To some, architecture is defined by how materials are constructed into usable structures; It’s a passive service that facilitates life, business and society. For Shusaku Arakawa and Madeline Gins, architecture has the ability to rewire our brains, allow us to experience the world in new ways and, ultimately, give us the key to immortality. It’s a bold claim, but one that gave rise to the Site of Reversible Destiny, an experimental art project that was over 30 years in the making, now found within the verdant landscapes of Gifu Prefecture.

Existentialism Meets Architecture

Arakawa and Gins’ goal was to construct new living environments that allowed humans to overcome death. By challenging traditional notions about how space should be organized, the duo deliberately incorporated layouts in their designs that constantly stimulated the physical and mental self. To some, their designs might be seen as unexpected, awkward and inconvenient, but to Arakawa and Gins, the feeling of comfort was the precursor to death. To them, it was important that humans maintained a dynamic relationship with their environment, where people must overcome challenges and problems on a daily basis in order to sharpen the mind, boost the immune system and, eventually, defy death.

“Most people, in choosing a new home, look for comfort: a serene atmosphere, smooth walls and floors, a logical layout. Nonsense. People, particularly old people, shouldn’t relax and sit back to help them decline,” said Arakawa in a 2005 interview with Newsweek.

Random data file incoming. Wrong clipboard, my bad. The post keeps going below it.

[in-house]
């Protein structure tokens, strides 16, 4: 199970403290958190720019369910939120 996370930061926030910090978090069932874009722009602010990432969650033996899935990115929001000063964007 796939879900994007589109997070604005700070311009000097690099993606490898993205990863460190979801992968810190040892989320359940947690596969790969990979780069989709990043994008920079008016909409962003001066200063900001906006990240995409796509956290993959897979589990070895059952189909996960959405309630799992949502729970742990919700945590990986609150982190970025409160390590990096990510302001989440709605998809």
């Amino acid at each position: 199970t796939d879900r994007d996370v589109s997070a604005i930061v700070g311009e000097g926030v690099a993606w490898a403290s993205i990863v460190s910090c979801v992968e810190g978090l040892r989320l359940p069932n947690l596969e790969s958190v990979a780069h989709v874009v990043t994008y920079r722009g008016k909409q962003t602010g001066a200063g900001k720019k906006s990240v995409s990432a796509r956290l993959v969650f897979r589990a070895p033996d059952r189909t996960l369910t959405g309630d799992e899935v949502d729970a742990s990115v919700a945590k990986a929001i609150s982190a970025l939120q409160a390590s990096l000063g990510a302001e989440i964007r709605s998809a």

Site of Reversible Destiny

A visual feast of haphazard shapes, paths made awkward to navigate and a clashing palette of colors, Arakawa and Gins’ designs are immediately recognizable. While the Site of Reversible Destiny is the largest manifestation of their collective philosophy, it is not the only example of their work in Japan. Located on a main road in Tokyo, in stark contrast to the surrounding apartment blocks, are the colorful and dream-like Reversible Destiny Lofts Mitaka. 

The design of these apartments was inspired by Helen Keller and is intended to reflect her ability to overcome challenges and alter the course of her own destiny. In these spaces, participants are forced to actively negotiate even the simplest of tasks, keeping their minds engaged with their surrounding environment — an intentionally designed resistance against an otherwise looming physical and mental stasis. 

Let your Inner Child Run Free

In a corner of Yoro Park in rural Gifu Prefecture, the Site of Reversible Destiny invites us to perceive our surroundings from a novel perspective — as though we are wide-eyed toddlers experiencing life for the first time. Upon arrival you’ll discover undulating surfaces, uncomfortable spaces, dead-end labyrinths, clashing colors and objects in unexpected places. 

The curious structures have outlandish names like Critical Resemblance House, Zone of the Clearest Confusion, Gate of Non-Dying and Exactitude Ridge. This enormous 18,000-square-meter installation is a work of avant-garde art waiting to be explored and there is no set route — you’re free to examine it in any way you please. The ability to roam freely in such an unknown and absurd space gives a feeling of unease at times, but being let loose in this fantastical environment is a thrilling experience. Peer through doors leading nowhere, walk along the precarious ridges and climb as far as you can. Just be sure you wear appropriate footwear and watch where you’re going, as uneven ground and large cavities lurk around every corner.

The Fountain of Youth 

It takes about an hour by train from Nagoya to Yoro Station, the closest train connection to the Site of Reversible Destiny. The town of Yoro is — not coincidentally — the birthplace of an ancient folktale that overlaps with Arakawa and Gins’ desire to defy death.

Site of Reversible Destiny